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Damages Outside Warsaw Convention Not Covered By 2-Year Prescription Period…

Simplicio was invited to participate in the ASEAN Seniors Golf Tournament, hence he purchased his passenger ticket from the Philippine Airlines with the following points of passage: MANILA-SINGAPORE-JAKARTA-SINGAPORE-MANILA. On his understanding, PAL would take them to Singapore while Singapore Airlined would take them to Jakarta. He and his companions then took the PAL flight to Singapore, arriving at 6:00 o’clock. When they checked in for the 8:00 flight to Jakarta by Singapore Airlines, the latter rejected their tickets because it was not endorsed by PAL. According to the Airlines, if they accepted their tickets without PAL’s endorsement, PAL would not pay for their passage. Simplicio tried to contact PAL’s office, but it was already closed. They were forced to purchase tickets from the last flight of Garuda, at 12:00. Upon arrival at the airport, the party supposed to meet them had already left, so they had no choice but to arrange their own transportation. He was not able to participate in the tournament the next day because he fell ill. Upon his return to the Philippines, Simplicio wrote a demand letter to PAL on December 20, 1993, and to Singapore Airlines on March 21,1994. Both airlines denied liability. Thus he filed a complaint for damages against PAL before the RTC of Dumaguete on August 15, 1997. Instead of filing an answer, PAL filed a motion to dismiss, on the ground that the said complaint was barred by prescription under Section 1(f) of Rule 16 of the Rules of Court. PAL argued that the Warsaw Convention, particularly Article 29 thereof, governed this case, as it provides that any claim for damages in connection with the international transportation of persons is subject to the prescription period of two years. Since the Complaint was filed on 15 August 1997, more than three years after PAL received the demand letter on 25 January 1994, it was already barred by prescription. The RTC denied the Motion to Dismiss. The CA also denied the petition for certiorari filed by PAL to question the denial of its motion to dismiss, hence it elevated its case to the Supreme Court.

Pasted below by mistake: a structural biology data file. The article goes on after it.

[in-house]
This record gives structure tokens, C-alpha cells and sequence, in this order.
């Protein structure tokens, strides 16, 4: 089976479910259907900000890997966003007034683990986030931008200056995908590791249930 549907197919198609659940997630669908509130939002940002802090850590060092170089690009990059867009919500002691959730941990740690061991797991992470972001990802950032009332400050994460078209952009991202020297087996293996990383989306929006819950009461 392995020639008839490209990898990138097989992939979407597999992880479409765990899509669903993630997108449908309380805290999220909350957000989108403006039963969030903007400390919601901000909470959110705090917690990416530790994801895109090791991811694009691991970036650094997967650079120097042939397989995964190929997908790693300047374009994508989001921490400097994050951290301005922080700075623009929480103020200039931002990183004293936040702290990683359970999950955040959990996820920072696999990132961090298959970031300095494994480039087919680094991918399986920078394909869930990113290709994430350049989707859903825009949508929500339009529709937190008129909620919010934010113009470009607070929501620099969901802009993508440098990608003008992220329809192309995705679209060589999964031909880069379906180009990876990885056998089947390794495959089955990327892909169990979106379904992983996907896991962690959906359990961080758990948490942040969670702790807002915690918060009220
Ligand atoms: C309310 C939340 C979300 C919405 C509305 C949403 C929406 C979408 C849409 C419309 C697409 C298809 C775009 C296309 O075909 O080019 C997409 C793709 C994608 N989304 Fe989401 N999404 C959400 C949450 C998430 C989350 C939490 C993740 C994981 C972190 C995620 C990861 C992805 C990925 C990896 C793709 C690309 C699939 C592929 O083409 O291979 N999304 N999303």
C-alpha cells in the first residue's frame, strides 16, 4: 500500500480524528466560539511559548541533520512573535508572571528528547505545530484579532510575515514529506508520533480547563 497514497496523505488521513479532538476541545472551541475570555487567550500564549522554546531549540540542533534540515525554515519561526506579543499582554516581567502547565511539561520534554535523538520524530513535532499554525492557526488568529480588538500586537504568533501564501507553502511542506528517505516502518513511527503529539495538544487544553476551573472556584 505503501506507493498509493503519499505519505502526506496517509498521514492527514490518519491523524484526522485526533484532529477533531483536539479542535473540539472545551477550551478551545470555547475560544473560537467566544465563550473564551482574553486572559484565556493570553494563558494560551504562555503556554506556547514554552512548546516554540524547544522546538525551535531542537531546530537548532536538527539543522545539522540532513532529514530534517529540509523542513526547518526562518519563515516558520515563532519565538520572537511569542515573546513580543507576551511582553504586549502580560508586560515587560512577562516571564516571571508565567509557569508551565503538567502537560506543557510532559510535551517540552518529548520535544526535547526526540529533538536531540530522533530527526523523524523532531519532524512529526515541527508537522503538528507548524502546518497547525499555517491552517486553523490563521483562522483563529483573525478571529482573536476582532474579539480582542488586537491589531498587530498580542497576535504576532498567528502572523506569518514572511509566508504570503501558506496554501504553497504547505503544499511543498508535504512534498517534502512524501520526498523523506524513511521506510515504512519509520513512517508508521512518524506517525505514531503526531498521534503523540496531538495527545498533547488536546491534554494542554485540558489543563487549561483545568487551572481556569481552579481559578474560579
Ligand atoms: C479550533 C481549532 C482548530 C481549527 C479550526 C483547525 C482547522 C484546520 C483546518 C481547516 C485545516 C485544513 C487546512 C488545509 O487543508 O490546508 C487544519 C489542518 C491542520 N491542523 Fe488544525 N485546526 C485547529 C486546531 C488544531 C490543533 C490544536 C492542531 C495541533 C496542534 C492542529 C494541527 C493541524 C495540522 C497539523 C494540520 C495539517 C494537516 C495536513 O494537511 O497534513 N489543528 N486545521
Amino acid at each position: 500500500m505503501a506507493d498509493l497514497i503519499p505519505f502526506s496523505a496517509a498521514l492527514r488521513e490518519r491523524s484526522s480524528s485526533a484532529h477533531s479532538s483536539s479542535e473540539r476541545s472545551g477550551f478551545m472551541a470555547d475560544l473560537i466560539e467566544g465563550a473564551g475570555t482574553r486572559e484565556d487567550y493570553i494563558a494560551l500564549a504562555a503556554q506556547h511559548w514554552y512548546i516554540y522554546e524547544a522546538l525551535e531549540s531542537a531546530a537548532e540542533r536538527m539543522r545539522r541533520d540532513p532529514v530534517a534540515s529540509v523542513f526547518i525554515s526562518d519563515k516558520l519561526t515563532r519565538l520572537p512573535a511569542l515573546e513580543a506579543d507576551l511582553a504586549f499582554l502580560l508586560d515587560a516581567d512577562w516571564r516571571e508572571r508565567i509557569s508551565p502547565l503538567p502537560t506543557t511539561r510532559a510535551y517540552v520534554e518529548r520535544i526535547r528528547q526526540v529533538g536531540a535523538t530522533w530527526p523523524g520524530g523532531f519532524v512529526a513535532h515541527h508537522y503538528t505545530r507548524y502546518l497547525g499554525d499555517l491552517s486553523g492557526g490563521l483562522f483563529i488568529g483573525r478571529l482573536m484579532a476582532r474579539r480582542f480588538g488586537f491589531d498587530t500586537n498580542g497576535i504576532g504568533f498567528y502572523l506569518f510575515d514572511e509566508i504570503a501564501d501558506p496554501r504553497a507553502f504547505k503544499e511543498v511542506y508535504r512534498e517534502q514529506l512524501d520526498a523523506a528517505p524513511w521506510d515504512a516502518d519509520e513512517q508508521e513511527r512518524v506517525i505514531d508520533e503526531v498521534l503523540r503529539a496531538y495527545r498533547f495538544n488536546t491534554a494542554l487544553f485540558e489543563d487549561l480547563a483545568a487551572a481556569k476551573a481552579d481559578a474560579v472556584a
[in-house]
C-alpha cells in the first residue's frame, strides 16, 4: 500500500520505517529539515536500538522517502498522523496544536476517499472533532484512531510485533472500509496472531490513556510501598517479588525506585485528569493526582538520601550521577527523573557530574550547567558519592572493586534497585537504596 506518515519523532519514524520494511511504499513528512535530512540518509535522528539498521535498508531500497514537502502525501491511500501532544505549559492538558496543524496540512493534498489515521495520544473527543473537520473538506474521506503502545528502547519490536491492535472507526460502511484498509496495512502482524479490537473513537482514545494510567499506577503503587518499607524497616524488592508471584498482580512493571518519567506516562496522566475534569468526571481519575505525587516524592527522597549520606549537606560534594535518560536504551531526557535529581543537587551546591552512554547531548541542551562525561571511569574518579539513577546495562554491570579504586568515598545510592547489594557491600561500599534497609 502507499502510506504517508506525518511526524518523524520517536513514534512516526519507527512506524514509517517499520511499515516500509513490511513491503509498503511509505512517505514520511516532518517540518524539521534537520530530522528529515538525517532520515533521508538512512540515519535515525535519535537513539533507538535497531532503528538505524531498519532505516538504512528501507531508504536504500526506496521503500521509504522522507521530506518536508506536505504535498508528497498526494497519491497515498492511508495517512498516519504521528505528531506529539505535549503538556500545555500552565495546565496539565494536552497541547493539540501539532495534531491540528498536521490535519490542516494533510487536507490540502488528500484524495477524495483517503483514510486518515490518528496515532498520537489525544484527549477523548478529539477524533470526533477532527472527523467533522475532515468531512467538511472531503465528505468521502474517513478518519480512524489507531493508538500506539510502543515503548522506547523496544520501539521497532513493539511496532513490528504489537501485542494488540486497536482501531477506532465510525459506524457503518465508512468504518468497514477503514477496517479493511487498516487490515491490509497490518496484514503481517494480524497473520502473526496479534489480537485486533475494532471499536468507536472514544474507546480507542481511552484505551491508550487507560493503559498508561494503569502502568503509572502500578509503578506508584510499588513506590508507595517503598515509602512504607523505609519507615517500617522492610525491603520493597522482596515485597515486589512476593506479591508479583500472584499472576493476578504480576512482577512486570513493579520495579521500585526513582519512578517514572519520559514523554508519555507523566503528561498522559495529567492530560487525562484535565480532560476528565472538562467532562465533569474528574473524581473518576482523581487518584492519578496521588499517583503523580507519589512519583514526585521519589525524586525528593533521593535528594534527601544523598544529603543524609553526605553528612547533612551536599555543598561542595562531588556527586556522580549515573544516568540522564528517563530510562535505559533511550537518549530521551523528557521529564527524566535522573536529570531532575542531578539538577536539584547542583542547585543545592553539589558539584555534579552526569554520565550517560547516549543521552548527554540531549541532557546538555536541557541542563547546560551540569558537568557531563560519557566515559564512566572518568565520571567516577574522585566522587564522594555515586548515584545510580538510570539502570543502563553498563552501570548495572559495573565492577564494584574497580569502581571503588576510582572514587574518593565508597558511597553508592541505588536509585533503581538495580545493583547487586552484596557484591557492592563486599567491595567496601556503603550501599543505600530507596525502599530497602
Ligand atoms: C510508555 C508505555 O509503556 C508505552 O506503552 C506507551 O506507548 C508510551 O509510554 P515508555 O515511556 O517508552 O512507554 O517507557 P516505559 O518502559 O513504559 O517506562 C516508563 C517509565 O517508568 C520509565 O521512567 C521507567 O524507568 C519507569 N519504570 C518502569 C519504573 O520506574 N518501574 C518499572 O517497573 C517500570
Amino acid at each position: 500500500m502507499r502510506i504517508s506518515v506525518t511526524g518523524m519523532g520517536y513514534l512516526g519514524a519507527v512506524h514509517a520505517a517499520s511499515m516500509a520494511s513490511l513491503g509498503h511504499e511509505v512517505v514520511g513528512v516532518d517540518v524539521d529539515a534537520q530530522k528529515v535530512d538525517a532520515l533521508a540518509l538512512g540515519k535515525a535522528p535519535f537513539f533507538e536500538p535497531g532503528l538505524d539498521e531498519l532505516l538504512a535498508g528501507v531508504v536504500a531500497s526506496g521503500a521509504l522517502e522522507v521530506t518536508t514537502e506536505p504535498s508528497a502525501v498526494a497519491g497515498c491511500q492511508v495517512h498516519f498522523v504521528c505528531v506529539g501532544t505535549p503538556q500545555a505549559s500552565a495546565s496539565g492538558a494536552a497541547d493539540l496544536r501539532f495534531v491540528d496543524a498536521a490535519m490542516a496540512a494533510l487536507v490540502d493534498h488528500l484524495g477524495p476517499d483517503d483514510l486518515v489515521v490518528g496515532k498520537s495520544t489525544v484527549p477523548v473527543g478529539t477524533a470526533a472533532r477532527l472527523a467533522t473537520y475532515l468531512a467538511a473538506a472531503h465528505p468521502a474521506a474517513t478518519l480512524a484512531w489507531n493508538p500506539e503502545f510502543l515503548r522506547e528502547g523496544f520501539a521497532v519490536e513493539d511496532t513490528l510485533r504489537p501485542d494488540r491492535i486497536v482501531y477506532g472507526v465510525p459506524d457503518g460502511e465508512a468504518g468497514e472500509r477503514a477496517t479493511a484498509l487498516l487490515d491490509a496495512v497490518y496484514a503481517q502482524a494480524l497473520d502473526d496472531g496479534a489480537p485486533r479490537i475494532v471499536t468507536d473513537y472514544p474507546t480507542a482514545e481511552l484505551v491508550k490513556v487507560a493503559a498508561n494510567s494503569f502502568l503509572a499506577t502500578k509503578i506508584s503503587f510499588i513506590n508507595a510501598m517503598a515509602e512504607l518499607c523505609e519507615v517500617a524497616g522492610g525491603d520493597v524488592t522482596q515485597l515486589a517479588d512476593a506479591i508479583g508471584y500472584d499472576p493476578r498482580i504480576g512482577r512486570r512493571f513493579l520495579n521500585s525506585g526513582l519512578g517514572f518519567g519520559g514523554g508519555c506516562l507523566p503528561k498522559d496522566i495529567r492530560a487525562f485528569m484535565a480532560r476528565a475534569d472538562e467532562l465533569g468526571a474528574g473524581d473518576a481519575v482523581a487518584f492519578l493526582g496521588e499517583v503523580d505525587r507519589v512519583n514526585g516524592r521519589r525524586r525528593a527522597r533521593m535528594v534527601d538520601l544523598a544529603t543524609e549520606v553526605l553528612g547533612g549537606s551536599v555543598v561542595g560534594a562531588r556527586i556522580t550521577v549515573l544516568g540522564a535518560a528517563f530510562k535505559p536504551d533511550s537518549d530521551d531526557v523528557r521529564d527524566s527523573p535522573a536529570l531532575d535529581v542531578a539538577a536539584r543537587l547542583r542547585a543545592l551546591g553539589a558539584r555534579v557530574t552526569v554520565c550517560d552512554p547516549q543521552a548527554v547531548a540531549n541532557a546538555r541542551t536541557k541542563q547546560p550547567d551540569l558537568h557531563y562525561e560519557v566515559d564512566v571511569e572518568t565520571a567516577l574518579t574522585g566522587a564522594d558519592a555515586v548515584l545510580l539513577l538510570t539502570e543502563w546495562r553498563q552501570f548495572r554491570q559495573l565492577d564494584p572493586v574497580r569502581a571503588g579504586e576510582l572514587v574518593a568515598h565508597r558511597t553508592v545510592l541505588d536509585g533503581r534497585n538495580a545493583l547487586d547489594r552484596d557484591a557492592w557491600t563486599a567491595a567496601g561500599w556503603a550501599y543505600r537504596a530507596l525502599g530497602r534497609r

The Supreme Court:

“In determining whether PAL’s Motion to Dismiss should have been granted by the trial court, it must be ascertained if all the claims made by the private respondent in his Complaint are covered by the Warsaw Convention, which effectively bars all claims made outside the two-year prescription period provided under Article 29 thereof. If the Warsaw Convention covers all of private respondent’s claims, then Civil Case No. 23773 has already prescribed and should therefore be dismissed. On the other hand, if some, if not all, of respondent’s claims are outside the coverage of the Warsaw Convention, the RTC may still proceed to hear the case.

The Warsaw Convention applies to “all international transportation of persons, baggage or goods performed by any aircraft for hire.” It seeks to accommodate or balance the interests of passengers seeking recovery for personal injuries and the interests of air carriers seeking to limit potential liability. It employs a scheme of strict liability favoring passengers and imposing damage caps to benefit air carriers. The cardinal purpose of the Warsaw Convention is to provide uniformity of rules governing claims arising from international air travel; thus, it precludes a passenger from maintaining an action for personal injury damages under local law when his or her claim does not satisfy the conditions of liability under the Convention.